The huge story about bribery by a New York hedge fund in Africa should have been on the front page, but the New York Times buried it in the financial section. And the paper did not even name one of the men at the heart of it, the billionaire Israeli businessman Dan Gertler.
The Democratic Republic of Congo is one of the poorest countries in the world, parts of it torn by chronic violence, and Dan Gertler is one of the people most responsible for its awful state. But the New York Times has never sent any of its army of reporters to look into the crimes of Dan Gertler.
Here’s what just happened: a $39 billion New York hedge fund, Och-Ziff Capital Management, pleaded guilty to conspiring to bribe African officials, and agreed to pay a $413 million fine. The U.S. government prosecution brief did not directly name bribers and bribees. But broad hints in government documents made it clear that Gertler, on behalf of the hedge fund, had given $100 million, some of it in cash, to, among others, the DR Congo president, Joseph Kabila, for investment opportunities in diamonds and mining. Other media, including Bloomberg and the Wall Street Journal, were not squeamish about naming Gertler. The Journal‘s running coverage of the Och-Ziff/DR Congo story has repeatedly put Gertler at front and center of the corruption.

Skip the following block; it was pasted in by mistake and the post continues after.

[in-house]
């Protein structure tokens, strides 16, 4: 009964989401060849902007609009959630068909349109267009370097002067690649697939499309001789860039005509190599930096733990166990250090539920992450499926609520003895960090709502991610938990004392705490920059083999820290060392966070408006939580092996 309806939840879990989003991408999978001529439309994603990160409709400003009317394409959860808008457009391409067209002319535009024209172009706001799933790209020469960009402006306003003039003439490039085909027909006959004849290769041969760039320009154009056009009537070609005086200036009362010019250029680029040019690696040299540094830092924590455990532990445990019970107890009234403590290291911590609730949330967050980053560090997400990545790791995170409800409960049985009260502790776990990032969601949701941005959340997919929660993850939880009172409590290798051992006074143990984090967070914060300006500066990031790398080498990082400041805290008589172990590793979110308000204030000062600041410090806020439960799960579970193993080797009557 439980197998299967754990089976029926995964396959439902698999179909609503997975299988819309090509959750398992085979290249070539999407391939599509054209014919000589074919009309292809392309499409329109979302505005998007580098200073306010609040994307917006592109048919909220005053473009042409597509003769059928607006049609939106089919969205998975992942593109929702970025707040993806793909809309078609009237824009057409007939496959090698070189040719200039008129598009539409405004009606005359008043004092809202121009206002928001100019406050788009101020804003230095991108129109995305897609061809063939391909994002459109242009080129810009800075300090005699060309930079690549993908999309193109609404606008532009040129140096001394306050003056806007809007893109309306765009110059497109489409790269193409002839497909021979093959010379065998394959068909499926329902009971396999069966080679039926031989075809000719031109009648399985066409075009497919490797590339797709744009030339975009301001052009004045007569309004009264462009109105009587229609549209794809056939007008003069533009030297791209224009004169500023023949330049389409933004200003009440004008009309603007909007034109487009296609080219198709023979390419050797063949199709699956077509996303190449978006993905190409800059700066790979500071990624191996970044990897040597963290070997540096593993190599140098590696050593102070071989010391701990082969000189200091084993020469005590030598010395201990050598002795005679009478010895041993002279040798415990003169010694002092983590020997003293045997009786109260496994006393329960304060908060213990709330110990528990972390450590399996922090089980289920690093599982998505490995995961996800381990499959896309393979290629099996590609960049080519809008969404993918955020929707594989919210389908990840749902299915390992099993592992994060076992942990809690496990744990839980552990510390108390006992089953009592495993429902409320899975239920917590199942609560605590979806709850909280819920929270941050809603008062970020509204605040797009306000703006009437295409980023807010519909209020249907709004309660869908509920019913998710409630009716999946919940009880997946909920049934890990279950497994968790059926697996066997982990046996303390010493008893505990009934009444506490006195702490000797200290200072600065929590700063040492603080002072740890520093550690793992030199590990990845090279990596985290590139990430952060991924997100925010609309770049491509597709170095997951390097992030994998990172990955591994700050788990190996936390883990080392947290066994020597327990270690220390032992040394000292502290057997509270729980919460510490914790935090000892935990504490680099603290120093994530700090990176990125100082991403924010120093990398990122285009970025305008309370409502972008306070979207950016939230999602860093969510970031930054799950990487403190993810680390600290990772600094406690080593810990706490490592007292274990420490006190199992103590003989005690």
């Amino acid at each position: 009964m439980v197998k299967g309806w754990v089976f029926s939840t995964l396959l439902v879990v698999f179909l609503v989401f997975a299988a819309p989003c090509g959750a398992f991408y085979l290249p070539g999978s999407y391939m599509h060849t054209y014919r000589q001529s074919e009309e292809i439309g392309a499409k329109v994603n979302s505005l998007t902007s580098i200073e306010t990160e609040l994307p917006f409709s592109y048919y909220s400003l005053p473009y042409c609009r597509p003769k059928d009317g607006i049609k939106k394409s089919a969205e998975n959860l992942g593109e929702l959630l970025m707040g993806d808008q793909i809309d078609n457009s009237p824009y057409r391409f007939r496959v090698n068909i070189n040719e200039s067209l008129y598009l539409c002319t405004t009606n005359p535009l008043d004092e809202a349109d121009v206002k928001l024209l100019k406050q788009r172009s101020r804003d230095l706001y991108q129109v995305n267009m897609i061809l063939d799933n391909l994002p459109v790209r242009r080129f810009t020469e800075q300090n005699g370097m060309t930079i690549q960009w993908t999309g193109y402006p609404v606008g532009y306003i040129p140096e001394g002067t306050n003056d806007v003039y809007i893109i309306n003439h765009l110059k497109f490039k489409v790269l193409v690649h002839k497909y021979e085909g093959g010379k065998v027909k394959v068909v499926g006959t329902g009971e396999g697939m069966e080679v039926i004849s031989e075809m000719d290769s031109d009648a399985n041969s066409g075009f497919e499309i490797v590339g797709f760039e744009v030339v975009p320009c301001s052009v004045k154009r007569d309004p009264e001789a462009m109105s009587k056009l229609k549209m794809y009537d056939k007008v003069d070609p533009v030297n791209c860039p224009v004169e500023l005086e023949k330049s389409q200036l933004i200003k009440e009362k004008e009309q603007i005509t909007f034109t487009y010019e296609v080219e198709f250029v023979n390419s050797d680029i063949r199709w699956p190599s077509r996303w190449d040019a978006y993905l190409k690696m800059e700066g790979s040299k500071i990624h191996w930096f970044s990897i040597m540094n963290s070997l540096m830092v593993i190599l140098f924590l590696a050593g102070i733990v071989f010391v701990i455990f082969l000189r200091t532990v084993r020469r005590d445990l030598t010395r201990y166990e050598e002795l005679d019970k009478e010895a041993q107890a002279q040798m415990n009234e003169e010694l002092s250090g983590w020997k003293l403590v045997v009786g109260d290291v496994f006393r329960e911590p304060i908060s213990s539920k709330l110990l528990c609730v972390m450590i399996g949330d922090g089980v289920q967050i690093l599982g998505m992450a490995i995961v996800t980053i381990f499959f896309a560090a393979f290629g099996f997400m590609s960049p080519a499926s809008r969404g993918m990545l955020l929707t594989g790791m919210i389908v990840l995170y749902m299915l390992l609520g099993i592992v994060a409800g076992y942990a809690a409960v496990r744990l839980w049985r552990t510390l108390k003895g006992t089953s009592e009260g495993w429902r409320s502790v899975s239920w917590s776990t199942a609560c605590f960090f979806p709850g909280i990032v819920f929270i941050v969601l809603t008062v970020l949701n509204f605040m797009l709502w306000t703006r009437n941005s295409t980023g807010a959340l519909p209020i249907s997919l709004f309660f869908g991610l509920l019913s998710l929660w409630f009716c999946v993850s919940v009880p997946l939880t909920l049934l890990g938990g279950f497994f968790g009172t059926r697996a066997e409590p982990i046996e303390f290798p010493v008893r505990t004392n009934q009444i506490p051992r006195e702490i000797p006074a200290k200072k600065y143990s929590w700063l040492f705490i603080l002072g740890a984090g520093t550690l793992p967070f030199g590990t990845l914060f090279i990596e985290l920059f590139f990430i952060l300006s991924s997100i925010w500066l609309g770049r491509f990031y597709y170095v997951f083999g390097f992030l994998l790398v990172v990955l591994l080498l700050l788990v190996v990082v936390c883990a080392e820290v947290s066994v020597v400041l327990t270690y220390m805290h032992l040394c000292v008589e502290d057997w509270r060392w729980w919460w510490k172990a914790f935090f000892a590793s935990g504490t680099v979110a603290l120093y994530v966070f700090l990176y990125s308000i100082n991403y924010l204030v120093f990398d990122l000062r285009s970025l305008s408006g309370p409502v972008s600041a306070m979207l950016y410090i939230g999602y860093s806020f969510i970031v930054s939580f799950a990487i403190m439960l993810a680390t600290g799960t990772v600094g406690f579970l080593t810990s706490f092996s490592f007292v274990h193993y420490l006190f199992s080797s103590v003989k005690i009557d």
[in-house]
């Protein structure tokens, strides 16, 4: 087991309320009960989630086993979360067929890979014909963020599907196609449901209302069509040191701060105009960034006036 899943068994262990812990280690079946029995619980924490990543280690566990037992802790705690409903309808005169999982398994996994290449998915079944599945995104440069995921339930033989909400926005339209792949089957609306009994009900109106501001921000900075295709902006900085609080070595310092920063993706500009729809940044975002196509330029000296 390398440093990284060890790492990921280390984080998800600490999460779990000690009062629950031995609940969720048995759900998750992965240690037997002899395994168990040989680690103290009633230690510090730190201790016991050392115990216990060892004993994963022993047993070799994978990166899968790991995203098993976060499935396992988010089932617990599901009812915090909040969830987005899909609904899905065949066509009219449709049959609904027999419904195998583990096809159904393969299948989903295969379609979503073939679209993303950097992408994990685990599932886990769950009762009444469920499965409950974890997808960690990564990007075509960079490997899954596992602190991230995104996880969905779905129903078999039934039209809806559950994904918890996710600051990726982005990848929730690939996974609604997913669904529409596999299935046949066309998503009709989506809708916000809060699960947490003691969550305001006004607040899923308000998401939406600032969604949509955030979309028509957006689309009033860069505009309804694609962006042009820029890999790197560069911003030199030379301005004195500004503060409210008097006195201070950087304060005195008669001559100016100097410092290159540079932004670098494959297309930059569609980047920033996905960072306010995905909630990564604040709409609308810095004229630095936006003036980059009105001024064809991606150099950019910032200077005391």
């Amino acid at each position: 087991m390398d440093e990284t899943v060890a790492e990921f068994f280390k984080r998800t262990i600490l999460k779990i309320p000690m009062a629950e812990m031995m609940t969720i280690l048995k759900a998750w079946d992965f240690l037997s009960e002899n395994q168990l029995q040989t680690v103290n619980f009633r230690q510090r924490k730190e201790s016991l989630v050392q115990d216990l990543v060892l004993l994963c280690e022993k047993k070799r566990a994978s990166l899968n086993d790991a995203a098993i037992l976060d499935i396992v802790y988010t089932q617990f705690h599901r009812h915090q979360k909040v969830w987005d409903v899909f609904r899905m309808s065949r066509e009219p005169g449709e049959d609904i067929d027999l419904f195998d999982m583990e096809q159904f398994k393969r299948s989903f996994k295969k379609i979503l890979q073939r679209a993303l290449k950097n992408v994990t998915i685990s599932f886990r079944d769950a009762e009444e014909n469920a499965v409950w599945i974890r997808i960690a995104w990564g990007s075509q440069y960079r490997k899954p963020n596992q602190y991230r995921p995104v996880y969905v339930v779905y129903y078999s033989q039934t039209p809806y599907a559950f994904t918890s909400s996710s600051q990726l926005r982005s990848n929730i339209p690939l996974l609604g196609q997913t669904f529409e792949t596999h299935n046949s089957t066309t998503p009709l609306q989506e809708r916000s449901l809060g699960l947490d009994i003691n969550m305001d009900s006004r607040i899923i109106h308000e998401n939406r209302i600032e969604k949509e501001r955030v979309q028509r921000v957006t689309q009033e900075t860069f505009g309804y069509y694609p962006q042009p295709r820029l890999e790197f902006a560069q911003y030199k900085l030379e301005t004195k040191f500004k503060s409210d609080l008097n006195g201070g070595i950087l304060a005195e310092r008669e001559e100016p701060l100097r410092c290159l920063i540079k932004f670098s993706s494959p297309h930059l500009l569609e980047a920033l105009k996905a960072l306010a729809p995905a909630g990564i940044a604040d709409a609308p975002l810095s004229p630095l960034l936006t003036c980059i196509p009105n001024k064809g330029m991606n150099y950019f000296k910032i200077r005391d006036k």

The revelations in the bribery case are earth-shaking. Although rumors of mega-corruption in DR Congo are nothing new, Jason Stearns of the respected Congo Research Group points out it is the first time that “we have a solid paper trail proving that the senior Congolese officials including the Congolese president himself were direct beneficiaries of over $100 million in bribes from foreign companies.”
The 42-year-old Gertler is a notorious shadowy figure in the poor central African nation. He befriended President Joseph Kabila two decades ago, and he is widely suspected of snapping up mining concessions at bargain prices and promptly selling them to mining companies at enormous profit.
One estimate, a few years ago, was that the Congolese people have been cheated out of as much as $5.5 billion — a significant sum anywhere, but especially painful in a poor nation whose entire government budget for everything one year was as little as $7.2 billion.
It is worth noting that none of the $413 million in fines the Och-Ziff hedge fund is paying will go to the Congolese people, who are the real victims of the criminal looting.
Sources in Israel report that Gertler is nearly unknown there, even though he maintains his primary residence in Tel Aviv and reportedly flies there from Africa nearly every weekend for the Sabbath.
Isn’t it time the Israeli government tried to protect its international reputation by investigating Dan Gertler?